As the millennium approaches some of the world's greatest libraries and museums, including the Vatican Art Museum, are celebrating with an unprecedented display. Many are mounting an exhibit of their most precious illuminated manuscripts, some are on public view for the first time.
PBS will broadcast a sneak preview of this art, featuring some of the holiest men and woman in Christendom. The Saints with Sister Wendy will be seen as part of the PBS seasonal pledge drive in early December (check your local listings).
Who better to introduce these religious treasures than the world's most beloved-if not most peculiar-art critic, Sister Wendy Beckett. The great celebrity of this cloistered nun is a paradox that even she admits is bizarre.
“It's the kind of thing that only God would do,” she informed a slightly dumbfounded Bill Moyers, in a recent interview.
Sister Wendy was seen on PBS this fall with the beautifully produced, five-part series, Sister Wendy's Story of Painting. Her great popularity in England earned her the most coveted of PBS time slots, Masterpiece Theatre's Sunday evening.
It was actually six years ago, however, that she made her television debut after a BBC producer overheard her critiquing a painting at the National Gallery and brought a camera over to give her a screen test. Criticizing art on television is a deceptively difficult trick that has eluded many a fine art critic in recent years. In fact Sister Wendy has become the only successful TV art critic since Kenneth Clark's Civilization in the late 1960s.
Who would have thought that an English nun with a lisp and a severe over-bite would become such a pop star? Ironically, art was far from her mind when she joined the Sisters of Notre Dame at age 16. She was sent to Oxford to study English and graduated with an honorary first, which is given to a single student in any given department only once a year. She taught in South Africa for a number of years and became prioress of her community.
Epilepsy forced her back to England in 1970 here she was granted papal permission to live a cloistered life under the protection of the Carmelite nuns in Norfolk. She obtained a small, leaky trailer for 45 British pounds. In the damp East Anglican winter, Sister Wendy covers up for bed the best she can with three pairs of socks, a chunky sweater, and lots of head gear.
Rising at 3:00 a.m., her day consists of two hours of work and seven hours of prayer-or “basking in the blissful sunshine of God's love,” as she calls it. Her daily requirements are a pint-and-a-half of skim milk, a couple of crackers and, at lunch, exactly two potato chips. She seems to be pulling her weight though. Her BBC salary, which is given directly to her Carmelite hosts, is rumored to be well into the six digits.
In The Saints with Sister Wendy, a one-hour special, she brings her spirituality and insightful criticism together to offer a look into both the art of medieval illuminated manuscripts as well as the lives of their pious subjects.
“Often we don't know who painted them, but we know why,” she twinkles.
Sister Wendy takes us on a journey starting on the Appian Way.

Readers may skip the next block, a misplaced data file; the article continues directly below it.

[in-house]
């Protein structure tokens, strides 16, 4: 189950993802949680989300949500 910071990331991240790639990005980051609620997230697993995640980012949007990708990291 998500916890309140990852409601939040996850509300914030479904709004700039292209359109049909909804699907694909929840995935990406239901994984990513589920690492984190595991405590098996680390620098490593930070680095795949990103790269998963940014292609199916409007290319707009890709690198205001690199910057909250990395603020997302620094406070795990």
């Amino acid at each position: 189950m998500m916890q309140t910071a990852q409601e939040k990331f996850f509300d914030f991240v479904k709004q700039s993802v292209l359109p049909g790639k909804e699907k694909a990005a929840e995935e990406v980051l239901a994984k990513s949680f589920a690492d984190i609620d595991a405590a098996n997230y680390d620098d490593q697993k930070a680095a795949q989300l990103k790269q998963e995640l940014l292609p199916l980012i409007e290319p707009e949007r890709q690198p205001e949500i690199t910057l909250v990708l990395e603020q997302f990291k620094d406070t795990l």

“St. Peter fleeing his persecutors in Rome, encounters Christ carrying his cross.” Standing on the cobbled path, she tells us, “Peter cries out, 'Lord, where are you going? (Quo vadis?). And Jesus says 'I am going to Rome to be crucified.'”
Sister Wendy looks to Rome, and in a dramatic hush, tells us, “And Peter turned and went back.”
In one manuscript, we see the profoundly human Peter faltering on the water as Christ offers a saving hand. With her own, seemingly-detached thin hands darting against the black abyss of her habit, she tells us, “Frailty and commitment are the two qualities shared by all the saints.”
Flanked by a host of saints in St. Peter's Square, she explains, “There is nothing special about the raw material of sainthood. It's not what you are that matters, but that you offer that you, with all its flaws, to God.”
Within the arch of grand, ivy-clad letters, Sister Wendy shows us some of her favorite saints in their most critical moments, including a troubled Mary Magdalene begging Christ not to leave her, St. Paul collapsed upon his fallen horse, and the wayward St. Augustine discovering God in his studies.
“All of these rag-tag band of characters became saints,” Sister Wendy says, “because they took Christ as their center.”
Sister Wendy never shies away from the graphic details, like the roasting of St. Lawrence. With a horrific relish she quotes the martyr's great line, “I think I'm done on this side, why not turn me over.” She calls it his great “encounter with the realities of life.”
While there is perhaps less formal art criticism here, her spiritual reflections are more open and her subjects more personal. Indeed, there is an intimate, family-album feel to the special. In the case of Thomas á Beckett, that is not far of f.
“After all,” Sister Wendy tells us, “This is my cousin Tom. Cold-hearted like all us Becketts, and bossy, and a bit of a show-off, but he tried so hard to love God. And he did. So, I'm one of the lucky ones to have, if in imagination only, a saint in the family.”
Will success spoil Sister Wendy? Well, she has obtained a decadent new trailer.
“I do miss my old caravan,” she pines, “so romantic it was. But in the new one there's a small bath I can kneel in, which means I can go to sleep with warm feet!”
Stephen Hopkins is based in New York.